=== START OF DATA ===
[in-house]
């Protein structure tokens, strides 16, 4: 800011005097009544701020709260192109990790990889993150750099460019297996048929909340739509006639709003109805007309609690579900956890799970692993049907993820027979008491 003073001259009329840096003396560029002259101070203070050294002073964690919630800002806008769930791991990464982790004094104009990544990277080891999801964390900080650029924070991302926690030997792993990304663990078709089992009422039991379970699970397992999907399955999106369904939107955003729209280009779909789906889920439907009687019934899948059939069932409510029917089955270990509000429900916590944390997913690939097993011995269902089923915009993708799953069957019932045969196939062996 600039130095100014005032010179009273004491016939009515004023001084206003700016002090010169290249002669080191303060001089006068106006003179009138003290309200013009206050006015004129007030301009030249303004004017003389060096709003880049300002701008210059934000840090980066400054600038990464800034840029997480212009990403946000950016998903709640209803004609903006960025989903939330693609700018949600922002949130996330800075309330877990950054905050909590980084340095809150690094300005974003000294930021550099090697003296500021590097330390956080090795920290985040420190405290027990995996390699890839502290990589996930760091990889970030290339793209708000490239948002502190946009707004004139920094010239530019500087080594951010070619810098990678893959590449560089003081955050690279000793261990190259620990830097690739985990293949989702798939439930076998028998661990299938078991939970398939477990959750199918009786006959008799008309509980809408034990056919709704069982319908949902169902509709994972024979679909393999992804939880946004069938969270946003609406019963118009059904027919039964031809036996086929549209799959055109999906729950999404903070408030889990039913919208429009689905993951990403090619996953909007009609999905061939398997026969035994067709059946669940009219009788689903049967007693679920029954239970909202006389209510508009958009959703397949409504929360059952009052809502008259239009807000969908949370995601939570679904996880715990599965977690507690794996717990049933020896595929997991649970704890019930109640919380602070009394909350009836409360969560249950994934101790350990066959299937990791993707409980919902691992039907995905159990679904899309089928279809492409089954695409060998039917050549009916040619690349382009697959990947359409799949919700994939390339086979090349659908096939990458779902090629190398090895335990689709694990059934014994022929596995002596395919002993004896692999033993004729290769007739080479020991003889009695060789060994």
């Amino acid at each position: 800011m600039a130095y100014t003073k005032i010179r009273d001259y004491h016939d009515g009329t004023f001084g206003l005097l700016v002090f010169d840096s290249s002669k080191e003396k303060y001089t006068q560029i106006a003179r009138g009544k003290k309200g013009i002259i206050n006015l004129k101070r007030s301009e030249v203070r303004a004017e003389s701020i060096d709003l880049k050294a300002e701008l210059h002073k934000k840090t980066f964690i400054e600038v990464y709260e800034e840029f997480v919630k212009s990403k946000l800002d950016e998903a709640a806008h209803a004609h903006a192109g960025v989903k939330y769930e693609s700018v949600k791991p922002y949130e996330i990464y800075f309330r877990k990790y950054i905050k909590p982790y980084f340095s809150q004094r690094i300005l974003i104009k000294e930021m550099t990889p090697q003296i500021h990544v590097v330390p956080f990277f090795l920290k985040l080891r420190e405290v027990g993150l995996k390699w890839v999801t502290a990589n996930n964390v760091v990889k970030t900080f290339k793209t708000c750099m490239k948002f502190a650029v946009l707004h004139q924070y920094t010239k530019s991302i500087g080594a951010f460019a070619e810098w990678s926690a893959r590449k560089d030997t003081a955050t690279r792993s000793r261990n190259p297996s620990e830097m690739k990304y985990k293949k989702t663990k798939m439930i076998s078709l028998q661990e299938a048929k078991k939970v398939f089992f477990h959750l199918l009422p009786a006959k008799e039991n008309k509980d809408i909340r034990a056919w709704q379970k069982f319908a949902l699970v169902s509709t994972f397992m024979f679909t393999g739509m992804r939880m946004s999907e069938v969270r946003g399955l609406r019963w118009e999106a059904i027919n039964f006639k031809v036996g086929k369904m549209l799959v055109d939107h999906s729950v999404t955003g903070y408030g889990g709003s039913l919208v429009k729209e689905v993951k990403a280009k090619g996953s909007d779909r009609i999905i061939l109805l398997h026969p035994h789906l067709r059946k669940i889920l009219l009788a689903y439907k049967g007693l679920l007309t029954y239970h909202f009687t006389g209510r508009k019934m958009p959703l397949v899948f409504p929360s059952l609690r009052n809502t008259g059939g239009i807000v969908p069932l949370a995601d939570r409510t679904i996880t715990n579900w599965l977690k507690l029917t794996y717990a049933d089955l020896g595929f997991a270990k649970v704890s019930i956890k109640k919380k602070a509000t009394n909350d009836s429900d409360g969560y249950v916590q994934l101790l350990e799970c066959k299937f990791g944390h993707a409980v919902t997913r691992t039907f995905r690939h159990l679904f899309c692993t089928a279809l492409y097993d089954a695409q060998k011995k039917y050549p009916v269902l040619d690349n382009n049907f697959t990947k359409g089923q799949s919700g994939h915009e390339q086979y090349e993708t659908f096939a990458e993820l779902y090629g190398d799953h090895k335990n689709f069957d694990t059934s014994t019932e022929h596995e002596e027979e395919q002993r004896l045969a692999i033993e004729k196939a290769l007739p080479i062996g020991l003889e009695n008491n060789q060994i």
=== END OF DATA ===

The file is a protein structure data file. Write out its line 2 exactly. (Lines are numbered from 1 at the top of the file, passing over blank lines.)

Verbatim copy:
């Protein structure tokens, strides 16, 4: 800011005097009544701020709260192109990790990889993150750099460019297996048929909340739509006639709003109805007309609690579900956890799970692993049907993820027979008491 003073001259009329840096003396560029002259101070203070050294002073964690919630800002806008769930791991990464982790004094104009990544990277080891999801964390900080650029924070991302926690030997792993990304663990078709089992009422039991379970699970397992999907399955999106369904939107955003729209280009779909789906889920439907009687019934899948059939069932409510029917089955270990509000429900916590944390997913690939097993011995269902089923915009993708799953069957019932045969196939062996 600039130095100014005032010179009273004491016939009515004023001084206003700016002090010169290249002669080191303060001089006068106006003179009138003290309200013009206050006015004129007030301009030249303004004017003389060096709003880049300002701008210059934000840090980066400054600038990464800034840029997480212009990403946000950016998903709640209803004609903006960025989903939330693609700018949600922002949130996330800075309330877990950054905050909590980084340095809150690094300005974003000294930021550099090697003296500021590097330390956080090795920290985040420190405290027990995996390699890839502290990589996930760091990889970030290339793209708000490239948002502190946009707004004139920094010239530019500087080594951010070619810098990678893959590449560089003081955050690279000793261990190259620990830097690739985990293949989702798939439930076998028998661990299938078991939970398939477990959750199918009786006959008799008309509980809408034990056919709704069982319908949902169902509709994972024979679909393999992804939880946004069938969270946003609406019963118009059904027919039964031809036996086929549209799959055109999906729950999404903070408030889990039913919208429009689905993951990403090619996953909007009609999905061939398997026969035994067709059946669940009219009788689903049967007693679920029954239970909202006389209510508009958009959703397949409504929360059952009052809502008259239009807000969908949370995601939570679904996880715990599965977690507690794996717990049933020896595929997991649970704890019930109640919380602070009394909350009836409360969560249950994934101790350990066959299937990791993707409980919902691992039907995905159990679904899309089928279809492409089954695409060998039917050549009916040619690349382009697959990947359409799949919700994939390339086979090349659908096939990458779902090629190398090895335990689709694990059934014994022929596995002596395919002993004896692999033993004729290769007739080479020991003889009695060789060994």